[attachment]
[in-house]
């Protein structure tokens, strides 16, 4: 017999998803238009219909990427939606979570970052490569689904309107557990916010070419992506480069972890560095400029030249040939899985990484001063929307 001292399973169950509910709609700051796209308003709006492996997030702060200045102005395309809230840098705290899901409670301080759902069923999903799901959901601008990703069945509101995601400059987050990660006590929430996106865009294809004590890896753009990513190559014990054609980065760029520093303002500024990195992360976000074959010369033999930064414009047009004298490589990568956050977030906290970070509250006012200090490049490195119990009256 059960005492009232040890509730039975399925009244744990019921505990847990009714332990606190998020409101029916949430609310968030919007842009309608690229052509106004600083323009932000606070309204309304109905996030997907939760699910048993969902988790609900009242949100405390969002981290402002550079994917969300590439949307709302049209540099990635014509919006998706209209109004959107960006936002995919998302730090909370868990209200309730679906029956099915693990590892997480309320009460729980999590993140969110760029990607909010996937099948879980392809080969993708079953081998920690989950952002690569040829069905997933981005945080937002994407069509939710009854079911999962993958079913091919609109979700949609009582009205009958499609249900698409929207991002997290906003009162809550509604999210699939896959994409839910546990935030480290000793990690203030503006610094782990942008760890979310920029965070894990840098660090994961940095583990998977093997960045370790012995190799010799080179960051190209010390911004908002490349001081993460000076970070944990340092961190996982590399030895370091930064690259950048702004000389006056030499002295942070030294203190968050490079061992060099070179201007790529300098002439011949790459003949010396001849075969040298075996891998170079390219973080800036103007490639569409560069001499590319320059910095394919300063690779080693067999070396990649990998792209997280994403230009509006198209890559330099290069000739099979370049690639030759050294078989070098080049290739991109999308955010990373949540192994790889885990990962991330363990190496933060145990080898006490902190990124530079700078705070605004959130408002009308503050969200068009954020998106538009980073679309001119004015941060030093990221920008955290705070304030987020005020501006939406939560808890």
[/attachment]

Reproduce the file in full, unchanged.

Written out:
[in-house]
């Protein structure tokens, strides 16, 4: 017999998803238009219909990427939606979570970052490569689904309107557990916010070419992506480069972890560095400029030249040939899985990484001063929307 001292399973169950509910709609700051796209308003709006492996997030702060200045102005395309809230840098705290899901409670301080759902069923999903799901959901601008990703069945509101995601400059987050990660006590929430996106865009294809004590890896753009990513190559014990054609980065760029520093303002500024990195992360976000074959010369033999930064414009047009004298490589990568956050977030906290970070509250006012200090490049490195119990009256 059960005492009232040890509730039975399925009244744990019921505990847990009714332990606190998020409101029916949430609310968030919007842009309608690229052509106004600083323009932000606070309204309304109905996030997907939760699910048993969902988790609900009242949100405390969002981290402002550079994917969300590439949307709302049209540099990635014509919006998706209209109004959107960006936002995919998302730090909370868990209200309730679906029956099915693990590892997480309320009460729980999590993140969110760029990607909010996937099948879980392809080969993708079953081998920690989950952002690569040829069905997933981005945080937002994407069509939710009854079911999962993958079913091919609109979700949609009582009205009958499609249900698409929207991002997290906003009162809550509604999210699939896959994409839910546990935030480290000793990690203030503006610094782990942008760890979310920029965070894990840098660090994961940095583990998977093997960045370790012995190799010799080179960051190209010390911004908002490349001081993460000076970070944990340092961190996982590399030895370091930064690259950048702004000389006056030499002295942070030294203190968050490079061992060099070179201007790529300098002439011949790459003949010396001849075969040298075996891998170079390219973080800036103007490639569409560069001499590319320059910095394919300063690779080693067999070396990649990998792209997280994403230009509006198209890559330099290069000739099979370049690639030759050294078989070098080049290739991109999308955010990373949540192994790889885990990962991330363990190496933060145990080898006490902190990124530079700078705070605004959130408002009308503050969200068009954020998106538009980073679309001119004015941060030093990221920008955290705070304030987020005020501006939406939560808890």